Rock Products

JUL 2013

Rock Products is the aggregates industry's leading source for market analysis and technology solutions, delivering critical content focusing on aggregates-processing equipment; operational efficiencies; management best practices; comprehensive market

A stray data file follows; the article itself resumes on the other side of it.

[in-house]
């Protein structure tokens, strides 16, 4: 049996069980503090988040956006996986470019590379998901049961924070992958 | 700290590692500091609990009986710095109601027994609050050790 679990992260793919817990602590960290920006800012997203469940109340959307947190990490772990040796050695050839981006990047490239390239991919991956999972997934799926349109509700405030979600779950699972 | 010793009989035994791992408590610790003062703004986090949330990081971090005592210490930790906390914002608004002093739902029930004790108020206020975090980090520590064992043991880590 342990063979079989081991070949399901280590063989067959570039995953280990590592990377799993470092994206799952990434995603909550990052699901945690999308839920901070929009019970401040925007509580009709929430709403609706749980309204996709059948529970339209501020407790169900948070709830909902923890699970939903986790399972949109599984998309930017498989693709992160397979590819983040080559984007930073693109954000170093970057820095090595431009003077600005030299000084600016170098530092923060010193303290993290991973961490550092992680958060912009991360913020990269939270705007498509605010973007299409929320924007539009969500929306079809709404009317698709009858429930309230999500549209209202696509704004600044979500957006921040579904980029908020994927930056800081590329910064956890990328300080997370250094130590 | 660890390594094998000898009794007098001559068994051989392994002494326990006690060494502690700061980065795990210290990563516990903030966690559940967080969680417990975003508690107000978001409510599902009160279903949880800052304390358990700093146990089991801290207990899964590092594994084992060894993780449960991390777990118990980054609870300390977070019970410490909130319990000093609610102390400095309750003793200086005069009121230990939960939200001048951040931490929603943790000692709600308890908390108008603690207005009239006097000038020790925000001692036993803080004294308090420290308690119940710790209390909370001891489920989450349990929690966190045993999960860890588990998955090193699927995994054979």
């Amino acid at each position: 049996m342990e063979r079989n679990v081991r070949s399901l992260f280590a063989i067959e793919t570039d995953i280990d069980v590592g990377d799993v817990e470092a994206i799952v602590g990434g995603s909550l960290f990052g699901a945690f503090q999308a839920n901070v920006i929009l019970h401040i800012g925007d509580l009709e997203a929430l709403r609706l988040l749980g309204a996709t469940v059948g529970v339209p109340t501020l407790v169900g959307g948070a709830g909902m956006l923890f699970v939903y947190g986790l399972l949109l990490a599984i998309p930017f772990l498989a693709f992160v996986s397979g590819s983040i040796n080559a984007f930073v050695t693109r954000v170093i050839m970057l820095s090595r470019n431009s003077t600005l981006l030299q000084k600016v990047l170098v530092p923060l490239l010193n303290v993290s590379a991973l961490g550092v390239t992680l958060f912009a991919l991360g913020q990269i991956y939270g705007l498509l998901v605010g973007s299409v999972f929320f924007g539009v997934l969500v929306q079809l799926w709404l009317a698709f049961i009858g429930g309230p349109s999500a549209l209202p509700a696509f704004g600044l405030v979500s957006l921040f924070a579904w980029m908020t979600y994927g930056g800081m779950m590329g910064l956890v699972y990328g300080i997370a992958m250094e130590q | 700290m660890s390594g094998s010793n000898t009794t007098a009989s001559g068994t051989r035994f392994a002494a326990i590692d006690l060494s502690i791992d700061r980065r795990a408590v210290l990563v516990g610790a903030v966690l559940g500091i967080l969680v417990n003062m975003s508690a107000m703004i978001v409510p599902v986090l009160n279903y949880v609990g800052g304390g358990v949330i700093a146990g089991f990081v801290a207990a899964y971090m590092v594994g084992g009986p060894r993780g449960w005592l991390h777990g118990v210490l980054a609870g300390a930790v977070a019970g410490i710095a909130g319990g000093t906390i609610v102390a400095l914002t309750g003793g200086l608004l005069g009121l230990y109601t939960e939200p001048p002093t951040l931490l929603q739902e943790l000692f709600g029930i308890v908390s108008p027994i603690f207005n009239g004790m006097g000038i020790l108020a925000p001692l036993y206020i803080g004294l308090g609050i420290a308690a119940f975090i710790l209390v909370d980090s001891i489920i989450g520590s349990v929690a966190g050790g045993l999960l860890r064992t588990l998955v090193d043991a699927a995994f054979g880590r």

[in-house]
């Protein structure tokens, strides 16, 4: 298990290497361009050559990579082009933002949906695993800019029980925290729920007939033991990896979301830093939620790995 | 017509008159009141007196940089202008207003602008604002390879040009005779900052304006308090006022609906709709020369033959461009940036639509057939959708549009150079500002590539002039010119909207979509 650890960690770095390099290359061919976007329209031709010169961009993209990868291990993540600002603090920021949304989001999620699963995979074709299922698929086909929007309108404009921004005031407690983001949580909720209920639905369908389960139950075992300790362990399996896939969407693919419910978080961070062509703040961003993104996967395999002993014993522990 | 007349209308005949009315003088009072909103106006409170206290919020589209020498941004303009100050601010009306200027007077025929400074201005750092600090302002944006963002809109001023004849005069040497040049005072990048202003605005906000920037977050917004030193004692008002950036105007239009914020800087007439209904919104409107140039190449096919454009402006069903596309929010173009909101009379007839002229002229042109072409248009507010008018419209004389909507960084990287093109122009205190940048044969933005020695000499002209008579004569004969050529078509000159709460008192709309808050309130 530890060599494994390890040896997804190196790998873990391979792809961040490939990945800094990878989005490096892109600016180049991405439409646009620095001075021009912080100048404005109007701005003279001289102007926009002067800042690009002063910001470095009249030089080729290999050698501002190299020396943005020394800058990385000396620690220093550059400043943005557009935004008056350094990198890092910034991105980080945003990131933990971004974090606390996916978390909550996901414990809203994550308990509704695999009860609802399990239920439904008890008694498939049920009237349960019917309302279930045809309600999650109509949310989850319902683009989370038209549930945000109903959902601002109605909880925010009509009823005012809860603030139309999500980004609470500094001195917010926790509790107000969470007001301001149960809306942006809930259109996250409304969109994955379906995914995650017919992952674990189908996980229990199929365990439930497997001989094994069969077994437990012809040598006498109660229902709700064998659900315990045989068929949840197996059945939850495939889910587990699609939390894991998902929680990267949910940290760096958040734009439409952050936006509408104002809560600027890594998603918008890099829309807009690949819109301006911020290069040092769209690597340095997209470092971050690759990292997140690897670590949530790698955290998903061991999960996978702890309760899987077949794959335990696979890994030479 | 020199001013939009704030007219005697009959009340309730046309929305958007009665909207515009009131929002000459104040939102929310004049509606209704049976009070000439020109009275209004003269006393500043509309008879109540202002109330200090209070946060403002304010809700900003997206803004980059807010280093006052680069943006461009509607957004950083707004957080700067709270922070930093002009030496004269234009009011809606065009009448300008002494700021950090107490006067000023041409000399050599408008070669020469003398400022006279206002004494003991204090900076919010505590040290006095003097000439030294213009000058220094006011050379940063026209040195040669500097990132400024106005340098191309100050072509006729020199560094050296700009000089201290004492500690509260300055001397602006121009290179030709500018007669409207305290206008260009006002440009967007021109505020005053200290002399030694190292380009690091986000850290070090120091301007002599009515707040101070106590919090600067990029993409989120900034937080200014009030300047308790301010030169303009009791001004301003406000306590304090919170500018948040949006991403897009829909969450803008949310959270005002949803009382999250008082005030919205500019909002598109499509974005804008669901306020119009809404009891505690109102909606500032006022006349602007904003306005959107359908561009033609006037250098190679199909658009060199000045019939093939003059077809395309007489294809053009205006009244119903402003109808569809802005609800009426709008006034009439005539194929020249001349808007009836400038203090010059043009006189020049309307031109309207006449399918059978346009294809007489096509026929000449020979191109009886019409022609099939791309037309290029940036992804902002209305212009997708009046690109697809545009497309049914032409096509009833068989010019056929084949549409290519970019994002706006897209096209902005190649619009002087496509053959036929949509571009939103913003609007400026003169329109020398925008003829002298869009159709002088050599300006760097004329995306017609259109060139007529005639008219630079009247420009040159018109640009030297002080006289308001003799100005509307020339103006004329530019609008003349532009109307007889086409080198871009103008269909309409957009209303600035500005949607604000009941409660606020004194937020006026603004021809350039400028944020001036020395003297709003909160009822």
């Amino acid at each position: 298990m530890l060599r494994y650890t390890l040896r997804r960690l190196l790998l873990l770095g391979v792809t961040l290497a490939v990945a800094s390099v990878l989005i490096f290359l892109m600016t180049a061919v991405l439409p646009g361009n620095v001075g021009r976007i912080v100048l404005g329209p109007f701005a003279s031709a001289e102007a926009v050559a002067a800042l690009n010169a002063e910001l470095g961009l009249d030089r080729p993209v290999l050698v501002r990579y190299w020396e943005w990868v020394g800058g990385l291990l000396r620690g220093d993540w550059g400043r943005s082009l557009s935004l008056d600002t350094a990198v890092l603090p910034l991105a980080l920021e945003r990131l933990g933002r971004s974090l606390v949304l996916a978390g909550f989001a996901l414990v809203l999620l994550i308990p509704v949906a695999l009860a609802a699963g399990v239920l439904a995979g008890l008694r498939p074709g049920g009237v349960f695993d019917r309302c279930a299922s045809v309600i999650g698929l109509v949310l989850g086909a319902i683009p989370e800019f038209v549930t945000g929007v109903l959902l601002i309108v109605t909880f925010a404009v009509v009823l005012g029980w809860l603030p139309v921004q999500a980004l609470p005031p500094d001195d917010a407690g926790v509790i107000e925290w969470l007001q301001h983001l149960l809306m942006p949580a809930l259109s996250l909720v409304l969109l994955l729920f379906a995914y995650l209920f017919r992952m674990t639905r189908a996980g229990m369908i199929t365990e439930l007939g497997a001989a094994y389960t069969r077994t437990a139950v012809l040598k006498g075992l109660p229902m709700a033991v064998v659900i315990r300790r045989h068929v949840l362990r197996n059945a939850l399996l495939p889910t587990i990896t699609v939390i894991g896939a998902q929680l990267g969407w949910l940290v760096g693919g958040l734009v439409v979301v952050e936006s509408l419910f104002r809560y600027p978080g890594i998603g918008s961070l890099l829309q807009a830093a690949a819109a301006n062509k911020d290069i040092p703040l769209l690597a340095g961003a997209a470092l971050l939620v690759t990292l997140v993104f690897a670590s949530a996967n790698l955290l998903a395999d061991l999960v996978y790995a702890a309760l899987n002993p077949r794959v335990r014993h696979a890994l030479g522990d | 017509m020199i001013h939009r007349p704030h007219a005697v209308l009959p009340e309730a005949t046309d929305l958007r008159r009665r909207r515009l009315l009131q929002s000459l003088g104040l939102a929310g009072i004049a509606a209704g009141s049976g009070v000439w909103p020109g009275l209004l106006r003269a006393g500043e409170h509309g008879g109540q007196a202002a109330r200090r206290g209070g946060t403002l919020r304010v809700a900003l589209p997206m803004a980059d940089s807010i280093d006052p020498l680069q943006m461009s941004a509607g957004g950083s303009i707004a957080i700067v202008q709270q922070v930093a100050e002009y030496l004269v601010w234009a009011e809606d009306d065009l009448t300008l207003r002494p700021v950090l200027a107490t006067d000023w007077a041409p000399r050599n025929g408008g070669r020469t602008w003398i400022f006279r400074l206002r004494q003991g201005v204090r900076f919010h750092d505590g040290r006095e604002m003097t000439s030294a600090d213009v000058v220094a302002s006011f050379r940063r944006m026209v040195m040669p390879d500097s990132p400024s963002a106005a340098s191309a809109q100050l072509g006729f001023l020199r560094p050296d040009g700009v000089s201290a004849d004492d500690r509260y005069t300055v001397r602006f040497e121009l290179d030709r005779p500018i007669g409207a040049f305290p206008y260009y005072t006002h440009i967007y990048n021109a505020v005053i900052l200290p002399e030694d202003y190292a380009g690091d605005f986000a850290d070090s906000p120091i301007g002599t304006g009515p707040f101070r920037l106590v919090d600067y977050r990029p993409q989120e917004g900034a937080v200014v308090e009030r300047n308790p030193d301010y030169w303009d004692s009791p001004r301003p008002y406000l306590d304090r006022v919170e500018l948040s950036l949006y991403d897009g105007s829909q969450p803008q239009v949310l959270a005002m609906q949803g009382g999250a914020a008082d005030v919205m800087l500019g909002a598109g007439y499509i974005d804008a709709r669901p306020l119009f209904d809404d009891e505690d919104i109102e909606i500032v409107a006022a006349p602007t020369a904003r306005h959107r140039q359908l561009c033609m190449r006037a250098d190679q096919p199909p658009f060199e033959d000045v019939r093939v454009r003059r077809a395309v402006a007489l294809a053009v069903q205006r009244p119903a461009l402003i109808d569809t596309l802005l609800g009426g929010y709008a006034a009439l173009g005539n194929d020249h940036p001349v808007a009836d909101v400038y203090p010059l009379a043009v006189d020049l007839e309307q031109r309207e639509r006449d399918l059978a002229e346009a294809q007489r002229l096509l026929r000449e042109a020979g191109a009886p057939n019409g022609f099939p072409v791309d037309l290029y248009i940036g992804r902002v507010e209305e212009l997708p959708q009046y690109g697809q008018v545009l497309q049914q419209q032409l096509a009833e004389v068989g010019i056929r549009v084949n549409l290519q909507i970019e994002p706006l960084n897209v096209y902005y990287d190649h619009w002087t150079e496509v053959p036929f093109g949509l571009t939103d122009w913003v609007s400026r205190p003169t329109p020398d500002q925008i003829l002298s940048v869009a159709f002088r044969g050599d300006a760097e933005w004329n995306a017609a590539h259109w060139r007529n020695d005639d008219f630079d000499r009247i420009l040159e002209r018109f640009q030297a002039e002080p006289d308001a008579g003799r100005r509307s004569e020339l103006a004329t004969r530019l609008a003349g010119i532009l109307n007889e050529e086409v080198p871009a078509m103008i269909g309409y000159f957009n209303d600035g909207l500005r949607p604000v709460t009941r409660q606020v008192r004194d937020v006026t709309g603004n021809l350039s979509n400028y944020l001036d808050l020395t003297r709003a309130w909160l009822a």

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structure training programs to be most effective. Two hundred PowerPoint slides do not make an effective training program. Trainees must be actively involved in their learning through simula‐ tions and practice. Training should be an active event that is spread out over time. Give people some information, let them practice it, and then check for understanding. See One – Do One – Teach One. This is a model to keep in mind over the long‐term. Give trainees the op‐ portunity to observe work being done correctly and ask questions. Effective leaders are the key influence in bringing about innovation and opportunity. Their search for ways to advance and grow the organization takes them far beyond the traditional structures, methods and concepts that have worked in the past. In today's fast-paced market climate, empowering members to test new approaches and ideas is critical. This creates the innovation, creativity and opportunity needed to drive change. The forces of change come from both inside and outside the organization: customers are the source of demand for product and service innovation; process innovation generally comes from within the organization itself and through its employee members. There are definite factors needed to create the innovation--in essence a willingness to break from past methods--to effect positive change and incremental transformations. A major function of the leader's role is to stimulate innovation and creativity, to bring about incremental transformations that improve an organization's products, services and overall quality. This is necessary in order to meet both external and internal customer needs. Accomplishing this is done through developing an empowered environment that instills and reinforces innovation. – Timothy F. Bednarz, Ph.D. Then, put situations together where they have to perform the tasks in front of an expert. Once the expert is convinced that they can do the task, look for oppor‐ tunities for the employee to teach others. Teaching others is the final stage of learning. Identify best practices. Over time, your employees will take the training they went through and improve it on their own. Look for those superstar employees who have taken the training to another level on the job. Team them up with a training pro‐ fessional to build best practices training for other employees. It will enhance work capabilities at all lev‐ els and provide some recognition for your superstars. In summary, to get a return on your investment in training, you must take a long‐term view of it. Training is not pixie dust, it does not make employees perfect overnight. Just like any other business strategy, it takes continual follow‐up and evaluation to be most effective. E ROCKproducts • JULY 2013 35

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